Robbin Fina, Jacqueline Smith, Philip Smith and Cameron Fina hold the plaque dedicated to lost Vietnam veteran and family member, Richard Fina. 

The hallways of Willow River Elementary School did not always hold the shuffling feet of 11 year olds. In 1965, it was the high school where Richard Fina graduated -- the only Hudson resident to die in the Vietnam War.

On Veterans Day, fifth graders at Willow River Elementary gathered, with the help of fifth-grade teacher Christopher Reckinger and his parents, Herb and Nancy Reckinger, to honor Fina with a presentation, including the donation of a plaque to honor his legacy and life, donated by Nancy and Herb Reckinger. It will hang in the hallways of the elementary school.

Herb Reckinger has been a volunteer picture gatherer for the virtual Vietnam War Wall of Faces since 2014. A few years back he noticed a World War II memorial plaque in the auditorium, sparking the idea that there should be a plaque for Hudson's only casualty of the Vietnam War, Richard Fina. 


The American Legion Color Guard attended in honor of Richard Fina.

Along with donating the plaque, Herb wrote much of the script for the fifth graders to present.

They shared with their fellow classmates the story of Fina and the importance of his sacrifice, citing research from stories from Arlin Albrecht, a newspaper writer from Red Wing, Minnesota, who spent six weeks in Vietnam seeking out local soldiers and interviewing them.

Fina was born near Baltimore, Maryland, to Edward and Helen Fina in 1947. Fina, his two brothers and three sisters all went through the Hudson school system. 

Fina served as a  U.S. Navy hospital corpsman, tending to injured Marines. In a letter to Albrecht, Fina said that his 51-man platoon had recently been whittled down to 13 men. He had about nine and a half months before he would return home. 

He never made it. 


The plaque, donated by Herb and Nancy Reckinger, will hang in Willow River Elementary School, honoring Richard Fina. Submitted photo.

In his last letter home to his family in 1968, he wrote, 

We are going out on an operation (3 or more companies [will] go into an area that has excessive Viet Cong activities and attempt to completely clear the area!) which will take from 4 days to a month or so, so I don't know when I will be able to write you next.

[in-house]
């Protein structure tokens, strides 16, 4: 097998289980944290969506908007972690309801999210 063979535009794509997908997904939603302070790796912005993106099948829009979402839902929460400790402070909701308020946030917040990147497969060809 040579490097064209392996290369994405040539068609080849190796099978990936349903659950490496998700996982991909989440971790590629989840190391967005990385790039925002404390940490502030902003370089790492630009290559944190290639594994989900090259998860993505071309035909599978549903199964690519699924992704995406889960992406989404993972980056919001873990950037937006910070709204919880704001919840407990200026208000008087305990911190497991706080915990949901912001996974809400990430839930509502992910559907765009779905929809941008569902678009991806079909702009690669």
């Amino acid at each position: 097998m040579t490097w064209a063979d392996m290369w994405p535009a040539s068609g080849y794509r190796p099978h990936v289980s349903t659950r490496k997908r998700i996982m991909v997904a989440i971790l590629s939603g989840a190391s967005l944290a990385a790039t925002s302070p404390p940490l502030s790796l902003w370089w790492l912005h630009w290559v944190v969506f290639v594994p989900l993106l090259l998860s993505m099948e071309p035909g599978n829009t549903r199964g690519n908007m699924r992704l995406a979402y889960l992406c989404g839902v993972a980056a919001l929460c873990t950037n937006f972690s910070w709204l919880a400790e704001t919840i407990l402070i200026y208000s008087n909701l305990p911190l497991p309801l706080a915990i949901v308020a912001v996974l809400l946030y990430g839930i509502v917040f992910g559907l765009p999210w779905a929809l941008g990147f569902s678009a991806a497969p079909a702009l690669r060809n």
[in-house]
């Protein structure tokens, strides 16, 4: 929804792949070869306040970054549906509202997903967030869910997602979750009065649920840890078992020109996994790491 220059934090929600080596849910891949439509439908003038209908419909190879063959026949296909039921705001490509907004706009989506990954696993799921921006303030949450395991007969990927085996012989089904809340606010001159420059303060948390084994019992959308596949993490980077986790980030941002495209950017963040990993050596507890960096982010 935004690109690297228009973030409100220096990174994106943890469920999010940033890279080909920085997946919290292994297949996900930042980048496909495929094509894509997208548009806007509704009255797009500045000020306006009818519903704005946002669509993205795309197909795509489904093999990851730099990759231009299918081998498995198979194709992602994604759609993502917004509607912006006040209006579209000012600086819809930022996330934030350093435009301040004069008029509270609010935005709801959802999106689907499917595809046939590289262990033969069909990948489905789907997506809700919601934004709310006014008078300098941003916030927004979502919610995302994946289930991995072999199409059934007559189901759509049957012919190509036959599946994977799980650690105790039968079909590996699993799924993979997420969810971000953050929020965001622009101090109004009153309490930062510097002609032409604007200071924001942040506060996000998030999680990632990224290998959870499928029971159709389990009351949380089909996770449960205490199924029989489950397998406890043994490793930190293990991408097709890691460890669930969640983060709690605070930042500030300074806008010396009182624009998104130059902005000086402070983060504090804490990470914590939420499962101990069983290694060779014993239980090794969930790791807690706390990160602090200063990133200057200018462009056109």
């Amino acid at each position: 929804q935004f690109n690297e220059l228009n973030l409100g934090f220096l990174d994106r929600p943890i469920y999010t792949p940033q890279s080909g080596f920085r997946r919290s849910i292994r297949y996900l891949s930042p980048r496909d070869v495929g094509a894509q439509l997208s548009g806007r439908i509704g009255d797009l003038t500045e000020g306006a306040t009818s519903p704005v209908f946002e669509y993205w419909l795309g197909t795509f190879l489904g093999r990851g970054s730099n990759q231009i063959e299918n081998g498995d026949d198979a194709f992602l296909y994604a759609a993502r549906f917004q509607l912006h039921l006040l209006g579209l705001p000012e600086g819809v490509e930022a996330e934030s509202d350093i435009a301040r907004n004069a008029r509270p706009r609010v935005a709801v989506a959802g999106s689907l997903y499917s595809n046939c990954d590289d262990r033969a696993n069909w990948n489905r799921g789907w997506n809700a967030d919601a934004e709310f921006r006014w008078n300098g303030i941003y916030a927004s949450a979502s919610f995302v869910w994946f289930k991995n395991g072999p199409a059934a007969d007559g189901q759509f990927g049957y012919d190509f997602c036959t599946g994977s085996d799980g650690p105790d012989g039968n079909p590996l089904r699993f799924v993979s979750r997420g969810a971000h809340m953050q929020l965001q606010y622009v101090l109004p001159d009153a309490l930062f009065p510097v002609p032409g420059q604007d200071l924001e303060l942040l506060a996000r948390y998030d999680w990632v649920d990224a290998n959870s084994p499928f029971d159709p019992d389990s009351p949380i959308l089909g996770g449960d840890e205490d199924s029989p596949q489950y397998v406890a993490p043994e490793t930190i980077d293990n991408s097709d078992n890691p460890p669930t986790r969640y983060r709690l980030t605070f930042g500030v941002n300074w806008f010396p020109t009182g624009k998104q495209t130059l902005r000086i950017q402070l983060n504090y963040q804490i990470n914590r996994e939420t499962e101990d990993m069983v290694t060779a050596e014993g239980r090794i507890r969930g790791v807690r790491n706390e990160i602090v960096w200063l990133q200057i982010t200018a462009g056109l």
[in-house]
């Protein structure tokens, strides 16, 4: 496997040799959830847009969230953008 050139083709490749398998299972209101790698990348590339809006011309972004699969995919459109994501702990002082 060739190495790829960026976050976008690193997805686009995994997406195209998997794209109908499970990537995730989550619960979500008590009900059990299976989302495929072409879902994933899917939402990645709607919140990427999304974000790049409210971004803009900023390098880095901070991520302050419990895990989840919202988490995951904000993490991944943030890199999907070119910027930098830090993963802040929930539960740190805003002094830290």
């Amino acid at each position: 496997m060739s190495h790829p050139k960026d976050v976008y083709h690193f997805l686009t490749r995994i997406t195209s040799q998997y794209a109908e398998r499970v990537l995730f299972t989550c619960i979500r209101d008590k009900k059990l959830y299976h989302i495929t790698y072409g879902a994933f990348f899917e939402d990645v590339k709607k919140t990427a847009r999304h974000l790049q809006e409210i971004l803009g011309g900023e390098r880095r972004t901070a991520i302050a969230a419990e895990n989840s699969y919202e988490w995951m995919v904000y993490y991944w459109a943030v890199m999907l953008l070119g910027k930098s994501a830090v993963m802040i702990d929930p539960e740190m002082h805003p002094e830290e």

We have to travel light so I can't take anything except my combat gear. I'll write you first thing when I get a chance but I can't say when it will be. I get to spend my 21st birthday in combat. I spent my 19th in Balboa hospital with tonsillitis, my 20th standing duty, and now my 21st in Vietnam. Usually they try to let men have a day off for their birthday but corpsmen are scarce so I 'gotta go' with.

They found a battalion of [the enemy] on the island south of us so we are going in after them. Hopefully we will completely overrun them all. I hope so! At least now we can shoot back at the enemy. You can't fight against mines and foot traps but you can shoot the V.C.! This is our chance to make a "pay-back" for our men they hurt or killed with mines in our area.

Don't worry about me. I'm a devout coward and I'm not going to make any heroic plays.  

Less than two weeks later, Fina was killed by sniper fire while attempting to aid four injured  Marines. 

“With this new plaque we hope to be reminded every day about the sacrifice of our brave and former classmate, Richard Fina, who gave his life in Vietnam,” one of the last presenting fifth graders said. “We are proud to know that as the rest of you walk out of here today, and as we come to school every day, that we are privileged to walk the same hallways that Richard did over 50 years ago.” 

Assisting the fifth graders in honoring Fina were Lyle Fridlund, John Helgeson, Richard Byers and Mark Schiltgen of the American Legion color guard. 

Richard’s sister, Jacqueline Smith; her husband, Philip Smith; Richard’s brother, Robbin Fina; and Robbin’s son, Cameron Fina attended the program.

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